Broadly speaking, it can be said that critical theory studies society from a clinical point of view, as it concentrates mainly on social suffering. Yet there exist different paradigms of critical theory. Here emphasis is placed on Foucault's approach to critical theory, in particular on his "critical ontology of ourselves," which is reminiscent of Freud's argument about "historical truths." Foucault's version of critical theory is actually more productive than Adorno's negative dialectics and Derrida's deconstruction, not least because it allows us to clarify some of the paradoxes generated by the modern notion of freedom and its concrete application in the field of politics. As Foucault explains in his seminars on liberalism, these paradoxes paved the way for the development of biopolitics and shed light on the ambiguous nature of modern States.
Democracy is based on the assumption that we the people form a body politic and govern ourselves. The theory of political grammars explains how this assumption is made and put into practice. Many individuals turn into one sovereign people when they take control of the state in which they find themselves living. To this end, they protest that the state has not yet recognized some of their natural, unalienable rights. Once these rights are ratified as the rights of the citizen, the people who claimed them become sovereign over the state; but in order to keep democracy alive, this process must be continued. Thus, democracy hinges on the permanent interchange between (the rights of) the citizen and (the rights of) man as such, an interchange that political grammars secure through tropes: a democratic people is either a metaphor or a metonymy of a society composed of true human beings.
Political grammars such as nationalism revolve around metaphors: the existing nation turns into a metaphor of the true nation to come. As a result of this, social homogeneity gains priority over social heterogeneity and becomes the goal of all nationalist mobilizations. But perfect homogeneity and equality among citizens, namely collective happiness, remains out of reach. The purely metaphorical connection between the existing nation and the alleged true nation formed of genuine human beings prevents the nationalist subject from discerning its own nature and authentic identity. Fascism is an attempt to bridge the gap between the existing nation and the true nation once and for all. Such an attempt gives rise to a new pseudo-democratic and ultranationalist grammar centered on delusional metaphors. Lacan's theory of paranoia enables us to clarify some significant features of fascism and, more generally, of totalitarianism.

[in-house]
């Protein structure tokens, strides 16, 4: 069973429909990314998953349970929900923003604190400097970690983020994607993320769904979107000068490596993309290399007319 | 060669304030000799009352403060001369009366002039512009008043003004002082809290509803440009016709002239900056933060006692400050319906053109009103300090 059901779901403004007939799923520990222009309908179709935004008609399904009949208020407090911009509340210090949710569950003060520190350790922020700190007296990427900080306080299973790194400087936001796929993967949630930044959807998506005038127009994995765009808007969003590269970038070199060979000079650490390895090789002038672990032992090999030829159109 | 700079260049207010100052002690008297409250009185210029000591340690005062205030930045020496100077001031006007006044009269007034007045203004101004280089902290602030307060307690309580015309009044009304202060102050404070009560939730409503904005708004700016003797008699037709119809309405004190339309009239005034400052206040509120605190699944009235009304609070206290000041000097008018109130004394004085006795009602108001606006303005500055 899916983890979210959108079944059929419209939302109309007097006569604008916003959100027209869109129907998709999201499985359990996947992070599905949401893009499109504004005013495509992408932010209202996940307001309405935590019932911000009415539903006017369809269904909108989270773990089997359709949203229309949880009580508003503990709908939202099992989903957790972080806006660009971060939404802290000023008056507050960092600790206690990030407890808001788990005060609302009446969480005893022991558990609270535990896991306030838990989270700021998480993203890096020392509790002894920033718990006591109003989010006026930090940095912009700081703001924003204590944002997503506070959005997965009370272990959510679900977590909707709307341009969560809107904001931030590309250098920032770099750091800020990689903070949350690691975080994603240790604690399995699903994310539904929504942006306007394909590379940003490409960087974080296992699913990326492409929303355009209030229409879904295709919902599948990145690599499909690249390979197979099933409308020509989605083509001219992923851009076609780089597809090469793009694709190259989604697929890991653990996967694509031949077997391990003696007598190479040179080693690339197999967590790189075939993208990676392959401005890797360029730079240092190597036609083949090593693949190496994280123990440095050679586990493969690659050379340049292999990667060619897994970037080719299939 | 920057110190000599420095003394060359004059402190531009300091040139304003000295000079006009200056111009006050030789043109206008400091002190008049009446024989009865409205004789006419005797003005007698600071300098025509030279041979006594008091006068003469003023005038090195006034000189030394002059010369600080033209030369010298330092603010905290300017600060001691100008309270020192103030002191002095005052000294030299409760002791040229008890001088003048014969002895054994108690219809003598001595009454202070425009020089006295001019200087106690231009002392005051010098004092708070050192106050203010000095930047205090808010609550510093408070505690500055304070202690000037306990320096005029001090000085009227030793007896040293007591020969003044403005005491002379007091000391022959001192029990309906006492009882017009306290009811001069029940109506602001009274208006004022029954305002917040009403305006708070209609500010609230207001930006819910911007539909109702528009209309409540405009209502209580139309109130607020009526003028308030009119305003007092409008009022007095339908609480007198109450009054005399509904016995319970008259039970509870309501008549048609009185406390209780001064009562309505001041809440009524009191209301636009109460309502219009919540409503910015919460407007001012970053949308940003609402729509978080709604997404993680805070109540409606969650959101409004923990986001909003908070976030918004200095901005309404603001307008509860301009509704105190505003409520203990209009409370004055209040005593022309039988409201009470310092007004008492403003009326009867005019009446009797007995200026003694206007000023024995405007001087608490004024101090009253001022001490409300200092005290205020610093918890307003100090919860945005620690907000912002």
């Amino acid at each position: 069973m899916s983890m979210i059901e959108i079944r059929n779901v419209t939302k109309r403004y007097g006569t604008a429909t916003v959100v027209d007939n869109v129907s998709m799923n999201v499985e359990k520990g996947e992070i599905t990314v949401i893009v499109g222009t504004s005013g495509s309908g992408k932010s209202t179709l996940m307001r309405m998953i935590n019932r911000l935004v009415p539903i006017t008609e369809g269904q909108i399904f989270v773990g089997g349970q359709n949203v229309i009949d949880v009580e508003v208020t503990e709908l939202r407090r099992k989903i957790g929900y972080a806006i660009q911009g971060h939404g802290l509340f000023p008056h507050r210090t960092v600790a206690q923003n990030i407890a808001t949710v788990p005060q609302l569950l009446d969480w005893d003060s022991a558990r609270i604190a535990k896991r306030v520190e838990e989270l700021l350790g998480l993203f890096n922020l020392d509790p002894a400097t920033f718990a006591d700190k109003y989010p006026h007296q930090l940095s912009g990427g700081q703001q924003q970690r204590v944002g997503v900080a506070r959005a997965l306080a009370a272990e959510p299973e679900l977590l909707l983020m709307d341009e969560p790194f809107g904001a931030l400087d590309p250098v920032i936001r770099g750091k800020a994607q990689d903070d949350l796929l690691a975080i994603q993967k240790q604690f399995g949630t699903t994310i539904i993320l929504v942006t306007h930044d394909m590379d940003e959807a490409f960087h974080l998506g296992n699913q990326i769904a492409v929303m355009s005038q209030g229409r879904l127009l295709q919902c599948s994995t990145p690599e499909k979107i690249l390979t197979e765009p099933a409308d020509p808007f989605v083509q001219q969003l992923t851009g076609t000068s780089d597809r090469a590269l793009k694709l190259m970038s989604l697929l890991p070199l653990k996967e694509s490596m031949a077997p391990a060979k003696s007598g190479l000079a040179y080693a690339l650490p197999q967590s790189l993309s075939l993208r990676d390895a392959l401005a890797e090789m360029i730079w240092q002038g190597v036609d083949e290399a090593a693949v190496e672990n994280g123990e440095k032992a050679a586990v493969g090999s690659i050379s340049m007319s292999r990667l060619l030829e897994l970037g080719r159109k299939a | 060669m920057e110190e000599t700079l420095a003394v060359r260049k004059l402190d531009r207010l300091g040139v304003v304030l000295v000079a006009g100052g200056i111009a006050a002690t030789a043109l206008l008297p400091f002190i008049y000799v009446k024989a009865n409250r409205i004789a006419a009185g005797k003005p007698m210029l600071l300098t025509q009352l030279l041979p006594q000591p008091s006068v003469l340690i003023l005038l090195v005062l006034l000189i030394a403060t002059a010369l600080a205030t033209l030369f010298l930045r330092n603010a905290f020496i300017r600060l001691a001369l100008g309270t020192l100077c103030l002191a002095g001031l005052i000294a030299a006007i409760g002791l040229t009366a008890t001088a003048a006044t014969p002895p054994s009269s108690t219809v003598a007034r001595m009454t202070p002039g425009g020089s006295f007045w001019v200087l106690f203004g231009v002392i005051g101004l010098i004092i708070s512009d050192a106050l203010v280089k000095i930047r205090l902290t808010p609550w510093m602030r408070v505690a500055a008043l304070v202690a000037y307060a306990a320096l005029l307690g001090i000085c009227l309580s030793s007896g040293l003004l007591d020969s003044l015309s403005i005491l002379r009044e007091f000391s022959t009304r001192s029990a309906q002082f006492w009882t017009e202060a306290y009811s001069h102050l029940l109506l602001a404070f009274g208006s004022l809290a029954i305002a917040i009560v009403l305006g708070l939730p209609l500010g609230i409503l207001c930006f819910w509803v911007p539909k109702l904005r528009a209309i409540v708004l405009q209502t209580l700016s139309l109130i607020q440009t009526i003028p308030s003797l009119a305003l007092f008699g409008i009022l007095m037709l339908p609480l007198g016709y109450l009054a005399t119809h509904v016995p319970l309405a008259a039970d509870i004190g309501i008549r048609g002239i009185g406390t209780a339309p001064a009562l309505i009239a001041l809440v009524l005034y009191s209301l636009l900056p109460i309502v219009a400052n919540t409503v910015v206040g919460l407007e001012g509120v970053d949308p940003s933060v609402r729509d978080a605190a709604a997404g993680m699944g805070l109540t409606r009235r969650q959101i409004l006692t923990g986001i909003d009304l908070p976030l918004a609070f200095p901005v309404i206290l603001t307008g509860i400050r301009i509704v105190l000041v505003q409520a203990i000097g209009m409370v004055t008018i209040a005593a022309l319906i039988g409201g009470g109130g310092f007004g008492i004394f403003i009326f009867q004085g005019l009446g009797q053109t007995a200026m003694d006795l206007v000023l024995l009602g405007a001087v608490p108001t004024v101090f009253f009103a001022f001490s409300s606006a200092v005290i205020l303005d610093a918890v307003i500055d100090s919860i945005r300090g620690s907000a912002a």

Neoliberalism can be characterized as a new form of pseudo-democracy, or fascism, which is the exact opposite of ultranationalism. When it comes to neoliberalism, the delusional absolutization of national homogeneity is replaced with an equally delusional absolutization of social heterogeneity that is conducive to the dissolution of all political subjects. Hence the political polarization between neoliberalism and populism, which appears as a conservative reaction against the neoliberal grammar; the heavy emphasis on universal human rights, which are now understood as being the rights of a desubjectified and decontextualized human population; the technocratic turn of the neoliberal governance; the rise of legal global constitutionalism; and the paramount role that the new technocratic university plays in the postnational reordering of world politics.
After summarizing some of the ideas discussed previously and further expanding on the key concepts of infinite sets, life, and human dignity, all of which are relevant to the neoliberal reconfiguration of modern societies, the book closes with some considerations on the future of the European Union. The resurgence of nationalisms in Europe is likely to end in the breakup of the eurozone and the renegotiation of European treaties, but it remains to be seen whether the status quo ante can actually be restored. In light of the theory of political grammars, it seems more plausible to argue that a new type of grammar, tentatively defined as metanationalism, will finally arise from the clash between neoliberal Europeists and populist Euroskeptics.